CLPUl to CLPU3. At this point, it also should be
Crosslink density
XIO' (mollcm')
Characterization of the polyurethane films
Swelling test. The effective crosslink density of the polyurethane networks from equilibrium swelling data in
dimethylformamide was determined by the FloryRhener method as described in the l i t e r a t ~ r e . ~ ~ . ~ '
Glass transition temperature (TJ. T, measurement of the
obtained films was performed on a Perkin-Elmer differential scanning calorimeter DSC-7 (Norwalk, Ct., USA).
The specimens were scanned at a rate of 10"Cmin-'
content 1%)
Fig. 1. Influence of cardanol content on crosslink density of
the films.
TABLE 1. Composition of CLPU films
CL sample
Bound cardanol/lignin unit
ratio (mol/mol)
c L2
c L3
c L4
c L5
C L6
CLPU sample
NCO/OH ratio
Calculated cardanol content
in CLPU by weight (%)
1. I
Cardanol-lignin-based polyurethanes
content (%)
Fig. 2. Influence of cardanol content on T, of the films.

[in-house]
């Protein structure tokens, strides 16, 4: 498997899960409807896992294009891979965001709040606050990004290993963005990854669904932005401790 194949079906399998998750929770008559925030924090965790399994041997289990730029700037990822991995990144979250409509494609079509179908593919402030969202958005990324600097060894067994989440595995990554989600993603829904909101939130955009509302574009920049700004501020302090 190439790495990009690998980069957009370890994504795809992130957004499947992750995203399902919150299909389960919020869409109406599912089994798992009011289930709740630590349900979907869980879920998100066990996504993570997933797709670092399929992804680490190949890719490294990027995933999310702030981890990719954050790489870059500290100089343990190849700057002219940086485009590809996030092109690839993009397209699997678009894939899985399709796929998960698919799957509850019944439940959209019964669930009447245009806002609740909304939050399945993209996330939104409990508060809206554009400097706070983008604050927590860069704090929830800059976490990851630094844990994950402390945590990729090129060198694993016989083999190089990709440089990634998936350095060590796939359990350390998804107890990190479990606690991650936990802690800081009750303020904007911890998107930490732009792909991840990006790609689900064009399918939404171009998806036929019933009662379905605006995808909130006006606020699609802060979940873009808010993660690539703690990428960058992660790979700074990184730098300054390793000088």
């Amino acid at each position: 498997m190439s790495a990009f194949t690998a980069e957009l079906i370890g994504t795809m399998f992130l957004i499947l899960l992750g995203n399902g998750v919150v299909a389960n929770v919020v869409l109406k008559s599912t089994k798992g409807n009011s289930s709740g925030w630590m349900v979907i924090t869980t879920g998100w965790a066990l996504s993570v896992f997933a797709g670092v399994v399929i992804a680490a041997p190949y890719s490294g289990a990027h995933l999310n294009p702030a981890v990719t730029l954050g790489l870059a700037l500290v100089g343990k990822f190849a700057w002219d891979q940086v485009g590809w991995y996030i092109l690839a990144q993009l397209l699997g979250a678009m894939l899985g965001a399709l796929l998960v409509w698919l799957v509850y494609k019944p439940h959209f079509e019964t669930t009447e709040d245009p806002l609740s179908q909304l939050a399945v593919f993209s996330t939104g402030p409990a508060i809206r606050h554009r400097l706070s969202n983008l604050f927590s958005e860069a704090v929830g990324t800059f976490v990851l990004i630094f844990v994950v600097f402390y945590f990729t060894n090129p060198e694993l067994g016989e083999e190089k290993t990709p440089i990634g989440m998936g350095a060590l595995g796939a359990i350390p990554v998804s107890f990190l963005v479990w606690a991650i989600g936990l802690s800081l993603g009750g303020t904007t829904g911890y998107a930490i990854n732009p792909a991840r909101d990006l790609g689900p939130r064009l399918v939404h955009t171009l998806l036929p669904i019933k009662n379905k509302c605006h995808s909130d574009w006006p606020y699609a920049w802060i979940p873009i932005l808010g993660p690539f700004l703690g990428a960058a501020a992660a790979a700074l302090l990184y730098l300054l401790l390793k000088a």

mentioned that in the final stages of the crosslinking
reaction the mobility of the chains is severely restricted
because of the large molecular weight as well as the
high concentration of polar groups (such as urethane
group, urea group, biuret groups, etc.), preventing
further crosslinking and hence there is only a slight
increase in crosslink density from samples CLPU3 to
CLPU4. On the contrary, the presence of the long alkyl
chain C15 of cardanol may cause a steric effect on the
final curing reaction as well as the structural density of
the network. Furthermore, the long hydrocarbon chain
can give the network a better solvent compatibility.